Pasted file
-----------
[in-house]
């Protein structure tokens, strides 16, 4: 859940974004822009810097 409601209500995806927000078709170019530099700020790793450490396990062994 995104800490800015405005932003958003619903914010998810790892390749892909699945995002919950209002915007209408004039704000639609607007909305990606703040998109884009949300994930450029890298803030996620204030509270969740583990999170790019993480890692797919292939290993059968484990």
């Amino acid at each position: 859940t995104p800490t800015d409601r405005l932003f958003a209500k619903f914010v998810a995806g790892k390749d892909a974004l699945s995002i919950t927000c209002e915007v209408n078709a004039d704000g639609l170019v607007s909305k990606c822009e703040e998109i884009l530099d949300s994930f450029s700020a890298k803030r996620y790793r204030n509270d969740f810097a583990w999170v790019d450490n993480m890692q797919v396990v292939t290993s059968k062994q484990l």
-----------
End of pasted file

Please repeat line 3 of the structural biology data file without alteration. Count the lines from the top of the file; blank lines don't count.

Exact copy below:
């Amino acid at each position: 859940t995104p800490t800015d409601r405005l932003f958003a209500k619903f914010v998810a995806g790892k390749d892909a974004l699945s995002i919950t927000c209002e915007v209408n078709a004039d704000g639609l170019v607007s909305k990606c822009e703040e998109i884009l530099d949300s994930f450029s700020a890298k803030r996620y790793r204030n509270d969740f810097a583990w999170v790019d450490n993480m890692q797919v396990v292939t290993s059968k062994q484990l």